Giving Tuesday, aka #GivingTuesday, is a global day of giving fueled by the power of social media and collaboration among individuals and companies. It is celebrated on the Tuesday after the U.S. Thanksgiving holiday and Black Friday and Cyber Monday. Black Friday is the unofficial start of the holiday buying season, but Giving Tuesday is the unofficial start of the giving season. Giving Tuesday was created as an international day of charitable giving to kick off Christmas and the holiday season. So far, $400 million has been raised online in the U.S. this year.
It is no surprise that social media has such a substantial impact on business nowadays. Many unofficial holidays are celebrated worldwide that were created solely because of social media, such as Margarita Day and National Pizza Day. These unofficial “hashtag holidays” give brands the opportunity to personify themselves and participate in the emotions created by the holiday season and other celebratory events. Giving Tuesday is an example of one of the most successful and charitable social campaign days and exemplifies the growing need for brands to make personal connections with consumers.
To be successful at participating in Giving Tuesday celebrations, first of all, brands must be authentic. Consumers are smart, so charity for the sake of sales will turn them off. Customers want to feel understood and relate to the brands they interact with on a daily basis. Participating in the emotional economy gives brands a chance to show off company culture and personality, and also offers the opportunity to tell a story from a different perspective, while hopefully making a true impact.
As far back as 2013, a Harvard Business Review article showed that companies practicing “conscious capitalism” perform ten times better than their peers. The idea of conscious capitalism is a great example of the shift toward an emotional economy. It refers to the idea of companies and corporations being aware of the world’s challenges, connecting with customers on social issues, and incorporating these sorts of values into their mission statement or purpose.
Customers are ruled by their emotions, and brands should view emotion as a critical area of business. There are plenty of ways for brands to participate in Giving Tuesday and connect with customers at a deeper level.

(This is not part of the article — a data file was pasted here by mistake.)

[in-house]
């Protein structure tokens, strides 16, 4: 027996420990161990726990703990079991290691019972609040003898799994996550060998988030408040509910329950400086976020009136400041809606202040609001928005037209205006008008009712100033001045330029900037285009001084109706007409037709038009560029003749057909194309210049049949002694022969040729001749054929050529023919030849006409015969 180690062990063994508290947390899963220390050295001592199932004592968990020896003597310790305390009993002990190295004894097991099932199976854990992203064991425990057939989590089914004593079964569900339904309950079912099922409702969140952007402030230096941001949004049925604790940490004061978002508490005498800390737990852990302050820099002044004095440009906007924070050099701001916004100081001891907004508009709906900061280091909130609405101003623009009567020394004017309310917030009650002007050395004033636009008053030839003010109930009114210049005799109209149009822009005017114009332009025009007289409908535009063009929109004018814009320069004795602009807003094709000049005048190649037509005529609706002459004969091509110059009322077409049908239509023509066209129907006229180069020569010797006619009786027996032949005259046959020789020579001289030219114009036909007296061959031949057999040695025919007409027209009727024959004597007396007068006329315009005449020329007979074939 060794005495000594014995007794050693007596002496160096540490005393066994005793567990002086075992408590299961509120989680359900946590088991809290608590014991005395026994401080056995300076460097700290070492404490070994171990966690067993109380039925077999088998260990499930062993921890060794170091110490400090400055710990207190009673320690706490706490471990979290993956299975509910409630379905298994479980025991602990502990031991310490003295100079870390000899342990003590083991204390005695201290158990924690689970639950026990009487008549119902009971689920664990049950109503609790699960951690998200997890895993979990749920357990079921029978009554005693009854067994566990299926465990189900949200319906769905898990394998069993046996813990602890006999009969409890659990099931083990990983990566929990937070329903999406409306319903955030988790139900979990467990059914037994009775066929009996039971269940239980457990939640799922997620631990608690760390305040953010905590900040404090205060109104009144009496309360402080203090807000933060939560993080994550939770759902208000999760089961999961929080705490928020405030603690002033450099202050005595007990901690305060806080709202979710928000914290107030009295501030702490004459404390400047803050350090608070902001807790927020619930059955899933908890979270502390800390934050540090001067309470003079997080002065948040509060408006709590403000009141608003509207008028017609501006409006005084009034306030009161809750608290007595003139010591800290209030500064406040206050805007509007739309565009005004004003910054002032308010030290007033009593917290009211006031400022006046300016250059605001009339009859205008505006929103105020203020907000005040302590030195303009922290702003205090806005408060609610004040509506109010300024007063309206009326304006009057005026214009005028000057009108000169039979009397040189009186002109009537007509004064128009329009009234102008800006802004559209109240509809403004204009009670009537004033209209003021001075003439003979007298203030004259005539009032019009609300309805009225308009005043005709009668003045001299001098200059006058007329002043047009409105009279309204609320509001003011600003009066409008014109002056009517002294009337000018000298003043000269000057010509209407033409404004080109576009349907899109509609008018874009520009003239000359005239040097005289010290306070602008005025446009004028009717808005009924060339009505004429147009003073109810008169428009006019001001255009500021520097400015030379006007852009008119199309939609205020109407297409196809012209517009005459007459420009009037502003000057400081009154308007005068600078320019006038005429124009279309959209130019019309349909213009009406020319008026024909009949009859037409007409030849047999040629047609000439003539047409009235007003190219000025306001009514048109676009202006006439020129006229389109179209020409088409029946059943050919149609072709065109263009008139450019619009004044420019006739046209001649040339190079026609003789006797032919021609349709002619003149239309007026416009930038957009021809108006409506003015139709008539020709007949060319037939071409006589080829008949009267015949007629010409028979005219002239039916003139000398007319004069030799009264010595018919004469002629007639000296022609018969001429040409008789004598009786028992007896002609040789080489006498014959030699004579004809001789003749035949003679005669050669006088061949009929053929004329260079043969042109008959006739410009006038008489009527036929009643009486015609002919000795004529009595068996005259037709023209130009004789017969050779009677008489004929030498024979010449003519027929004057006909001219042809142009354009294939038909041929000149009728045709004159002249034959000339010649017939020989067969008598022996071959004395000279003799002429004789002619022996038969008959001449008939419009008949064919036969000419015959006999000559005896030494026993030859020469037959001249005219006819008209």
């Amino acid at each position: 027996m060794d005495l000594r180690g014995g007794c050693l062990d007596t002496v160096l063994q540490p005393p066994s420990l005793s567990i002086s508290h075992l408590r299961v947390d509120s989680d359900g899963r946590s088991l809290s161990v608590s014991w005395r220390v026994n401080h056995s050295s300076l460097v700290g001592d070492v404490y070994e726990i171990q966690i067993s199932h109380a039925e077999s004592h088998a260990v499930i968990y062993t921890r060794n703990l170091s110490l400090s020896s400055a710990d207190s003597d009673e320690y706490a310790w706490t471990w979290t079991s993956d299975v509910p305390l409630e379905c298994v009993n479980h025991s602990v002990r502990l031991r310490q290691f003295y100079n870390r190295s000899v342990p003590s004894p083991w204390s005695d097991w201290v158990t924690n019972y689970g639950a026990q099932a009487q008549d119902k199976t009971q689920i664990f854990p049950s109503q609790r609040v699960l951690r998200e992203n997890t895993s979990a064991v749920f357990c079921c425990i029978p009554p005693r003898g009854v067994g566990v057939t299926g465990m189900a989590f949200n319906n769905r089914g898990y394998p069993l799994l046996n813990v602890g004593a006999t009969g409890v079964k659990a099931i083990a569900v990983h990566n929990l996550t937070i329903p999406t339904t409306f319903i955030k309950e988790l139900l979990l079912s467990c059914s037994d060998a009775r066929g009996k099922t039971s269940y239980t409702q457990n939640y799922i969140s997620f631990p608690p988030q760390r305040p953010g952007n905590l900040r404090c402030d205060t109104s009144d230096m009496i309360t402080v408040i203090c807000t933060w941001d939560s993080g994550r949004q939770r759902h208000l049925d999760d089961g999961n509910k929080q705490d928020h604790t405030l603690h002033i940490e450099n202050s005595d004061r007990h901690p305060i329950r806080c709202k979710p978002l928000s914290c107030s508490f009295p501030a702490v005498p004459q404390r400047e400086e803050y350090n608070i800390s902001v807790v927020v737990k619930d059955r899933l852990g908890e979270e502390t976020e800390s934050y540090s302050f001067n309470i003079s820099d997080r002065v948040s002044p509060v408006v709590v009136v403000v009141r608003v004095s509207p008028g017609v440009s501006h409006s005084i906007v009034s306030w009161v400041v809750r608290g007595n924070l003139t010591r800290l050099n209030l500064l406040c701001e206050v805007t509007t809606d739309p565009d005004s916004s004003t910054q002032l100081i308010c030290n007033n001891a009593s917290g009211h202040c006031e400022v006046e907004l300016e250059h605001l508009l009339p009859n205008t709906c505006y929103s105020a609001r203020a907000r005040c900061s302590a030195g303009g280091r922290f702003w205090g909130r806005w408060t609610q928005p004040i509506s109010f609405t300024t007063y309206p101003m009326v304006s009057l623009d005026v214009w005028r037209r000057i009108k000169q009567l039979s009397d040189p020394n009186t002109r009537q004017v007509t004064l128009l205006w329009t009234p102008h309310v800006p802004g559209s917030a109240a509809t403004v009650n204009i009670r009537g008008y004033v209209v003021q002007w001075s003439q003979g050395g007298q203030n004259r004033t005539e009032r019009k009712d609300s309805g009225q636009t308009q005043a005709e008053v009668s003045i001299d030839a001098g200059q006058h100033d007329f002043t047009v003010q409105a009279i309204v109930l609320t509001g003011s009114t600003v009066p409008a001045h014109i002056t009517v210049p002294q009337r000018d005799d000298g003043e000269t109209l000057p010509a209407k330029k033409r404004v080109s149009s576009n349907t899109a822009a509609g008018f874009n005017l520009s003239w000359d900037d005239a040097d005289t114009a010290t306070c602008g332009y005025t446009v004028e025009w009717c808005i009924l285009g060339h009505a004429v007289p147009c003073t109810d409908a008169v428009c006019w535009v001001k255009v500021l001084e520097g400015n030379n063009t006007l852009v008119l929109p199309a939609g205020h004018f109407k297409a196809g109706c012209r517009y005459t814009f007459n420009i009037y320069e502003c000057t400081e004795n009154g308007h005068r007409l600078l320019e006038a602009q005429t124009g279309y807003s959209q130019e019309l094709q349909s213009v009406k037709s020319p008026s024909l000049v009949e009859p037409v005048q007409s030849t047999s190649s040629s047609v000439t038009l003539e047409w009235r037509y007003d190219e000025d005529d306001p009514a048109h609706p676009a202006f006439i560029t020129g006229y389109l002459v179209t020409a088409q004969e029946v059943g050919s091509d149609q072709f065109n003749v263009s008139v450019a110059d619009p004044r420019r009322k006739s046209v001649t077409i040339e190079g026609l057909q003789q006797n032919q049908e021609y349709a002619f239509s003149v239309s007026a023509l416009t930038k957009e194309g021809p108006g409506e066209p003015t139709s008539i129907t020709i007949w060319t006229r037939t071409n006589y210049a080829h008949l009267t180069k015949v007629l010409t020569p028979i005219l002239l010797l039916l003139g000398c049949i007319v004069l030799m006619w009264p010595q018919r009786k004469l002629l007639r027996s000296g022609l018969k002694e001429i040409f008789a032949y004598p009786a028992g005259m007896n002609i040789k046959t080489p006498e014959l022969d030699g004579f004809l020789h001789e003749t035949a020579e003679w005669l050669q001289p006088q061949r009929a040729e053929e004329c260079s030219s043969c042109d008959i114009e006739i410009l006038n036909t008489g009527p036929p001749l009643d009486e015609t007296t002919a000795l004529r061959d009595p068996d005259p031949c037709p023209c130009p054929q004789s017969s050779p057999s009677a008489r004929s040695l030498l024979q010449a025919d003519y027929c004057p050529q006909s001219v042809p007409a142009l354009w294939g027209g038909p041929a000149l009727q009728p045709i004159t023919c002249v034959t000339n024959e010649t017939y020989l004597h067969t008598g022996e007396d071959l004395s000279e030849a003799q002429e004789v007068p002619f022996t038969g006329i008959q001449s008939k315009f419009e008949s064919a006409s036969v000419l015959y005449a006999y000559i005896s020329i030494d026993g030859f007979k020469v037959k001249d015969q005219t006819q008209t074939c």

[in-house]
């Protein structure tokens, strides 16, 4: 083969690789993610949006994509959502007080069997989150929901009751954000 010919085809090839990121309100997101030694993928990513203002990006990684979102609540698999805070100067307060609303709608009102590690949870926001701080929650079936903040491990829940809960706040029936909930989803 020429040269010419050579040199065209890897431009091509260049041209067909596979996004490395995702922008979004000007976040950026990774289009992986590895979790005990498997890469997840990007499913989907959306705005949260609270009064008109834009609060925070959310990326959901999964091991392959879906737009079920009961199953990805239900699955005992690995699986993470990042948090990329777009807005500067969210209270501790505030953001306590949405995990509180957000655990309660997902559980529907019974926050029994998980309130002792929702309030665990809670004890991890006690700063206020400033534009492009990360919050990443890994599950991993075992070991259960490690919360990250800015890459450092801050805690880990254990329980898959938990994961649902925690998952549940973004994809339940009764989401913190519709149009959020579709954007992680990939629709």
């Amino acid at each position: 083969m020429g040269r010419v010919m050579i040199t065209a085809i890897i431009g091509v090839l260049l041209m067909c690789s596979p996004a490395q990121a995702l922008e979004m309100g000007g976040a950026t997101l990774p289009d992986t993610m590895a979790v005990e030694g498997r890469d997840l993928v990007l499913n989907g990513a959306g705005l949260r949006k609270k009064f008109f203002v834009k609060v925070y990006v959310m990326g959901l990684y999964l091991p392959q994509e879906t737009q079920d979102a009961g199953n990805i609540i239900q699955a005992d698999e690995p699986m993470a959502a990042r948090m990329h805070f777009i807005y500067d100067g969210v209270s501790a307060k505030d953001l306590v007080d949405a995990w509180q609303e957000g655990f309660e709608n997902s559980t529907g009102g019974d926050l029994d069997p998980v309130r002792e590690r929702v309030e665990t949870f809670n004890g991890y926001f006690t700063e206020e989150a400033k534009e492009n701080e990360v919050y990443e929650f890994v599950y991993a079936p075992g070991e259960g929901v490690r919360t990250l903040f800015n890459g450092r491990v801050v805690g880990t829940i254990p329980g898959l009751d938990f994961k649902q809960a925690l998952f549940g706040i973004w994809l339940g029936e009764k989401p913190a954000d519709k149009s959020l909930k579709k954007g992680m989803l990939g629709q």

Use their technology for good—for example, Asking Amazon’s Alexa to donate to Toys for Tots.
Match donations on Giving Tuesday by choosing a particular organization to support and matching the contributions by either employees or certain communities.
Encourage employees to volunteer by blocking off certain times for them to support a specific organization during an org-wide initiative.
Use brand awareness for good by creating a campaign that benefits a non-profit.
Support a non-profit by donating their products or services.
An example of a brand successfully using its technology for good was when JetBlue ran its #CheckInForGood contest. JetBlue flew a plane full of do-gooders to a surprise “Destination Good,” the Dominican Republic. Winners of JetBlue’s #CheckInForGood contest received a free trip to the Dominican Republic, where they spent three days renovating a local school and community play space, and built buoys to protect the coral reef beds. JetBlue also has yearlong programs that promote their initiative, “JetBlue for Good.”
For the past 11 years, Subaru has been using its brand awareness for good by partnering with the American Society for the Prevention of Cruelty to Animals, providing almost $25 million to support the health, rescue, transport, and adoption of more than 57,000 animals. Subaru even went the extra mile by creating an unofficial holiday, Make a Dog’s Day, on October 22 to start a nationwide effort to help shelter dogs find loving homes—with a special emphasis on shelter dogs with special needs.
Brand marketers are at the frontlines of promoting and protecting their digital investments and seeking authentic connections with consumers. #GivingTuesday is a massive digital campaign, and if brands want to make a difference, they have to be very specific where they choose to have a presence. As purchase mind-sets change this time of year, target audiences may need to be adjusted and content strategies modified.
An especially important component for programmatic investments this time of year is the need for brand safety. Though brands should be monitoring where their ads are appearing 365 days a year, nothing can destroy a jolly holiday spirit like seeing an ad in a place where it doesn’t resonate. Emotional messaging is very sensitive and requires more campaign monitoring and adjusting.
Eliciting more feelings from your marketing doesn’t have to be an exercise in impressions and engagement but is an opportunity to truly inspire and motivate change. How can you contribute to a more conscious consumer mentality and spread your own version of joy?
There is no better time to emotionally connect with your audience and focus on your brand’s values than the holiday season. There are numerous ways to get involved while making a change. Get in the giving spirit, and think about how you can resonate with more meaningful messages.